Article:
I am always looking for the next best thing!
If you have read any of my work, you will sense my affinity for technology and gadgets. It was the driving force to get involved with successful and unsuccessful crowdfunding. I found it compelling to get in on the ground floor as an early adopter.
Every success had to be a failure, which seems to be the typical inventor's motto. There is something to be said about simplicity, but there is also something about having too much technology. If we experience a power outage, most of that technology is useless. Try as you might, you need some form of electricity to run these items.
Sure I have considered solar power to take ourselves off the grid. It would be nice to be off the radar of our local utility company. Unfortunately, in many cases, alternative energy sources are very costly upfront. I immediately jump to solar as my initial choice. My biggest complaint with solar is the bulkiness of the panels. Sure they have made strides in the past few years, but those panels are big!
Tesla went further and incorporated the solar aspect into an eye-pleasing roof system. They also made it highly durable to handle all of the elements. The downfall to this is a hefty price tag and one heck of a wait-list. I recently looked at an “estimate” of the roofing system compared to the solar panels, and it was enough to make me gasp. Looking for an ROI (return on investment) will take that much longer to realize savings with the tremendous amount of money initially paid.
If I am going to take advantage of going solar, I need to do it before the tax incentive disappears. As stated by the Harvard Business Review:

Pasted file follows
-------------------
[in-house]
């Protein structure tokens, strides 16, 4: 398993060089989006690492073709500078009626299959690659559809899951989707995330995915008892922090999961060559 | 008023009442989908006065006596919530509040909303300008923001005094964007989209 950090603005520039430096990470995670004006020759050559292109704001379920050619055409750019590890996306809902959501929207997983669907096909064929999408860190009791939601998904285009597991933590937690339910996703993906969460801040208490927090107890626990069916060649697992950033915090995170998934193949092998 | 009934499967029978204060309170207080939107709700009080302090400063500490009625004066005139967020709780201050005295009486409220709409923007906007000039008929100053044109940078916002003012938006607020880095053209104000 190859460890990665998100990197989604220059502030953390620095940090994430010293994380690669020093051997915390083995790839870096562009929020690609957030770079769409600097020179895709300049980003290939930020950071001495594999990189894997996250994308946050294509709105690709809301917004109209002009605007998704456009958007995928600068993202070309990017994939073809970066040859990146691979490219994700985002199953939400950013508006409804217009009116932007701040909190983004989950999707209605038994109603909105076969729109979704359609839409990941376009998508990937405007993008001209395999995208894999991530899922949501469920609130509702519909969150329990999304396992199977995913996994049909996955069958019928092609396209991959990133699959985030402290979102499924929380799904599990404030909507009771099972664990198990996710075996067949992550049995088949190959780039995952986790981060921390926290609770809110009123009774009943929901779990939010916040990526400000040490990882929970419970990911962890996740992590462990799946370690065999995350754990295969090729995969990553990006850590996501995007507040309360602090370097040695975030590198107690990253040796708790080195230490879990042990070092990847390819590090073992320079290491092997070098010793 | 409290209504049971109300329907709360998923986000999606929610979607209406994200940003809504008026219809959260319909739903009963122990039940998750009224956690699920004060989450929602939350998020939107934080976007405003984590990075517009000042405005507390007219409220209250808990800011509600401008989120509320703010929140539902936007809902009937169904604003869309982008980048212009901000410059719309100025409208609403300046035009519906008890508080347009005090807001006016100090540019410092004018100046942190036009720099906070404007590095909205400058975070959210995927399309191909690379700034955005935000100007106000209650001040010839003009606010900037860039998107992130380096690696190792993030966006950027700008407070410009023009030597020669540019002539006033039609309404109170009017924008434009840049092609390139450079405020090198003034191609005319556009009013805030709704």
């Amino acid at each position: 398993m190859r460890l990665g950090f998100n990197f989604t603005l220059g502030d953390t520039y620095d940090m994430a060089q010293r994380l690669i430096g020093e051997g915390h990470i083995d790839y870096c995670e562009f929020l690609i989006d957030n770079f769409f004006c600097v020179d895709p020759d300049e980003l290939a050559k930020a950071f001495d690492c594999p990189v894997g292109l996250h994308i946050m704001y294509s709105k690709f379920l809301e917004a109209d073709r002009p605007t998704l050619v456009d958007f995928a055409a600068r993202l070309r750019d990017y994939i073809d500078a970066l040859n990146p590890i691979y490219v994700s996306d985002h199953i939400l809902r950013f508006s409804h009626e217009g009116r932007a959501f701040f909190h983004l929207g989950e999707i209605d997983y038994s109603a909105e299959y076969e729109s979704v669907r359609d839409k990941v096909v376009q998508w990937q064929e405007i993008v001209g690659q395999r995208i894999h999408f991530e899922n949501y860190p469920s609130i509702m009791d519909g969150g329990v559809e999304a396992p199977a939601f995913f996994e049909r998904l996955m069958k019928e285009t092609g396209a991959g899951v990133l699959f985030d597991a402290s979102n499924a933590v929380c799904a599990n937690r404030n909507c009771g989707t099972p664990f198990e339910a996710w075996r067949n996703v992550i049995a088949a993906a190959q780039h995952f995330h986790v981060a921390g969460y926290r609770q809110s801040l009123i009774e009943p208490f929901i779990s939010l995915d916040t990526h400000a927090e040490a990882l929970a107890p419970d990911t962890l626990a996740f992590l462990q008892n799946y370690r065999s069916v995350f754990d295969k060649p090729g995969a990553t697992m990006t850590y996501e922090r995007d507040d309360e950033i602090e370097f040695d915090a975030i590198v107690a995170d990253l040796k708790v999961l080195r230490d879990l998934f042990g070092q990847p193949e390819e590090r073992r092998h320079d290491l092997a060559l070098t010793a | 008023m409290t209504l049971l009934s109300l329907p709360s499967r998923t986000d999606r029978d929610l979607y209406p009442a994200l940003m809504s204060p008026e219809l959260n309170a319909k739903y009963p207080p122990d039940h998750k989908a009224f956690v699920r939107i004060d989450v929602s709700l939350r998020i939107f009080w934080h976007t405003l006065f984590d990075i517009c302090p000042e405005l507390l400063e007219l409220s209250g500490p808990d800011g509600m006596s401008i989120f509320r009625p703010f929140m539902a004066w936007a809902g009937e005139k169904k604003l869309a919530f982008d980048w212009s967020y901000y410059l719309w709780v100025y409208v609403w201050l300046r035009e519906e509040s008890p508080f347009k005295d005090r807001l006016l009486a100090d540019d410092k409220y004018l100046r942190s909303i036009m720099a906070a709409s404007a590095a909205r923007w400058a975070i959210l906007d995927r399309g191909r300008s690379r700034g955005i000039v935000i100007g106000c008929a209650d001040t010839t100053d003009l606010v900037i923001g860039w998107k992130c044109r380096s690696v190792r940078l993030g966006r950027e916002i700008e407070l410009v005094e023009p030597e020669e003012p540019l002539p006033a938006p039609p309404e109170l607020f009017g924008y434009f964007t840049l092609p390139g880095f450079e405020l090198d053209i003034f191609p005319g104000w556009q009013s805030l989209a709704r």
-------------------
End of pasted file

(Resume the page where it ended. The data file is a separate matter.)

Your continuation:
Investment Tax Credit, which defrays 26% of solar-related expenses for all residential and commercial customers (just down from 30% during 2006–2019). After 2023, the tax credit will step down to a permanent 10% for commercial installers and will disappear entirely for home buyers. Therefore, sales of solar will probably burn even hotter in the coming months, as buyers race to cash in while they still can.
With that, another wrench gets thrown into the equation. The HBR article calls out another negative aspect to going solar. While there are several advantages, with energy savings being number one, the cost of replacing and recycling solar panels is the unspoken negative factor. Solar panels are not an endless energy source, and they lose a certain amount of energy efficacy over time. If not properly recycled, these solar panels end up in our landfills and create another hardship on our already expanding waste. With a lifespan of 30 years, we are, in essence, creating a future problem.
There is a lot to consider when bringing on an alternative energy source like solar. There is a large initial cash layout to have it professionally installed. Permits need to be pulled because it changes your home's facade. There are options, and there are tremendously long waitlists once you have decided which way to go. Of course, you want to take advantage of the tax incentive, so a decision should be made before 2024, which is fast approaching. All of this, and there is the daunting task of having to deal with a recycling/waste issue in 30 years. Ultimately, going solar is not a decision I am ready to make!